This scene was, perhaps, on the road and not in the house, which helps us to understand better some of the points in the story. The seeming indifference of Jesus was only to test and develop her faith. The intervention of the disciples was not to ask that she be dismissed without help, but, rather, to give her the blessing and let her go. Evidently the woman did not hear Christ’s reply to the disciples. Being in advance of the woman on the road, this conversation was not understood by her, which explains the next statement that "she came and worshiped him." The statement of Jesus to the disciples that he was not sent but to the lost sheep of the house of Israel meant that he was unwilling to carry on a general ministry in Phoenicia, because his mission was to the Jews. The "crumb" idea here introduced by the woman and acted upon by Christ does not conflict with this idea of avoiding a general ministry in Phoenicia. This referred to the smaller blessing to a Gentile dog which would not take any of the children’s bread. She seems here to argue that Jesus is now away from the Jews and not feeding them. So a blessing in this isolated case would not interfere with the blessings for the Jews. The dogs here referred to were little dogs. The word in the Greek is diminutive and means the little house dogs allowed to run around in the house and under their master’s table. The woman was willing not only to be called a dog, but to be called a little dog and to have a little dog’s share of food. This incident is also an illustration of the scriptural teaching that we should pray for the salvation of others who are not even interested.

After the incident of the Syrophoenician woman Jesus hastened to return to the land of Israel. Going from the borders of Tyre and Sidon he passed through Sidon, thence across to the east side of the Jordan and down on the east side of the Sea of Galilee through the borders of Decapolis. This was intentional, to avoid the territory of Herod, who was suspicious of Jesus. As soon as he arrived they brought him a deaf and dumb man whom he healed, and charged not to tell it, but he published it the more, which resulted in their bringing the multitudes of the unfortunate to him for a blessing. He healed all of these and then fed four thousand, the circumstances and particulars of which are similar to the feeding of the five thousand.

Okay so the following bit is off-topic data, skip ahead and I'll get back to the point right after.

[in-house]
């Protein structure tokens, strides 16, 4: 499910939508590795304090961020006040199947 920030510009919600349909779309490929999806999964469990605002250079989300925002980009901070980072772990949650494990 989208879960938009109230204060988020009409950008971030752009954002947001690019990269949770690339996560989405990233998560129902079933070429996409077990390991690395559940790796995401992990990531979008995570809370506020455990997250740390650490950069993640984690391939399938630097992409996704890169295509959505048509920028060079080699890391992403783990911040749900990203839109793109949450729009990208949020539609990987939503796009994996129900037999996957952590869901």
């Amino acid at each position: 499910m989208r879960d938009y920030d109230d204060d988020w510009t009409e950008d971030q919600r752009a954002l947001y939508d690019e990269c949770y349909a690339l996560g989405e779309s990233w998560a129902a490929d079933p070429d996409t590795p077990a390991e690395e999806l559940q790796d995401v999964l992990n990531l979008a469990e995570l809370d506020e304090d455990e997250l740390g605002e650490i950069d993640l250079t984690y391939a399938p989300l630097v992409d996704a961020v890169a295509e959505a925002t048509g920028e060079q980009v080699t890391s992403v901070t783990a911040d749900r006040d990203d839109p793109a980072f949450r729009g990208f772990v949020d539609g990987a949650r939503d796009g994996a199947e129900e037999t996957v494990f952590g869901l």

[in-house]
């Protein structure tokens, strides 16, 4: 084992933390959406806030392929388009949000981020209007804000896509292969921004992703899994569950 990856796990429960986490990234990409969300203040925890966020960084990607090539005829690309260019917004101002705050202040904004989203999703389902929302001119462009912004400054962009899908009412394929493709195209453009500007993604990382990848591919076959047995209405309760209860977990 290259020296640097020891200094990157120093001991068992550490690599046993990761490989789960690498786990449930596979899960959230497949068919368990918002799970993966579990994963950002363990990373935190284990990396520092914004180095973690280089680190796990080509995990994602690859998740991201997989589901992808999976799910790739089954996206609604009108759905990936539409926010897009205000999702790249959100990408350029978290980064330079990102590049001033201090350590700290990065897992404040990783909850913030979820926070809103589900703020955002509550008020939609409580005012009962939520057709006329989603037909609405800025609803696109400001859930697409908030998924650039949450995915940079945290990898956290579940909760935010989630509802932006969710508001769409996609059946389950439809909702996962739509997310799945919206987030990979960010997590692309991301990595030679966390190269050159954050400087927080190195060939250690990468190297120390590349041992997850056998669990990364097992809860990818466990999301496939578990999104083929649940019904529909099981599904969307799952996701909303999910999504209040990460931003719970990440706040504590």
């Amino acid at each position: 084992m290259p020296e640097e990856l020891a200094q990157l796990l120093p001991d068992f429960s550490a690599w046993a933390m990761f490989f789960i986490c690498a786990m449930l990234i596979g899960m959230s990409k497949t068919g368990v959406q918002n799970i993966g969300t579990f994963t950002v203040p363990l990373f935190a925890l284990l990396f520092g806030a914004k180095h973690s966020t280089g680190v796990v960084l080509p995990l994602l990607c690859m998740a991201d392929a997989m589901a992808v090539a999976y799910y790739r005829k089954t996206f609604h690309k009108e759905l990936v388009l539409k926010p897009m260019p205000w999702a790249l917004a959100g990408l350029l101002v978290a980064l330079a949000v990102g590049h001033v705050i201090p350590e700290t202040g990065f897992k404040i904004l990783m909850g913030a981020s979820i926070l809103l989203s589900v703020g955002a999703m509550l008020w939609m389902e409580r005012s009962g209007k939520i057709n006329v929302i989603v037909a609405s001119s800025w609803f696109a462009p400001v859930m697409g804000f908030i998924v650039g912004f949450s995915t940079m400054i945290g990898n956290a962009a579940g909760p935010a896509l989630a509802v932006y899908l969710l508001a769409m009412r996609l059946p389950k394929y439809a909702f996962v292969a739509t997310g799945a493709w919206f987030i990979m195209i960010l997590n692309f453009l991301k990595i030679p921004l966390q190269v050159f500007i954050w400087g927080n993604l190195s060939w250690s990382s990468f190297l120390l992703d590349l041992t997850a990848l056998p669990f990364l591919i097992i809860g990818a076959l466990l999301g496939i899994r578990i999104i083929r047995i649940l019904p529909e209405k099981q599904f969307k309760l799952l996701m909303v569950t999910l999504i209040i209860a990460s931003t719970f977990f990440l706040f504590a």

Then, sending away the multitudes, he crossed over the Sea of Galilee to the borders of Magadan, where he was met again by the Pharisees demanding a sign, but sighing deeply in his spirit he rebuked them and left them, never to return to this part again to teach. This text illustrates the grieving of the Holy Spirit. On leaving here he went across the Sea of Galilee to Bethsaida, where he tarried a short time on his way to Caesarea Philippi. When they arrived at Bethsaida the disciples were reminded by a little parable of Jesus that they had forgotten to take bread with them. This parable referred to the leaven of the Pharisees and Sadducees, which was their doctrine, but the disciples did not understand it and thought that he referred to their forgetting the bread. Then he issued a sharp rebuke to his disciples as follows: (1) for hardness of heart; (2) for dimness of perception; (3) for a torpid memory; (4) for lack of faith. Then they understood that he referred to the teaching of the Pharisees and Sadducees. Does teaching, or doctrine, leaven? It seems to have leavened them. Does it make any difference what we believe? Certainly there is a moral quality of belief.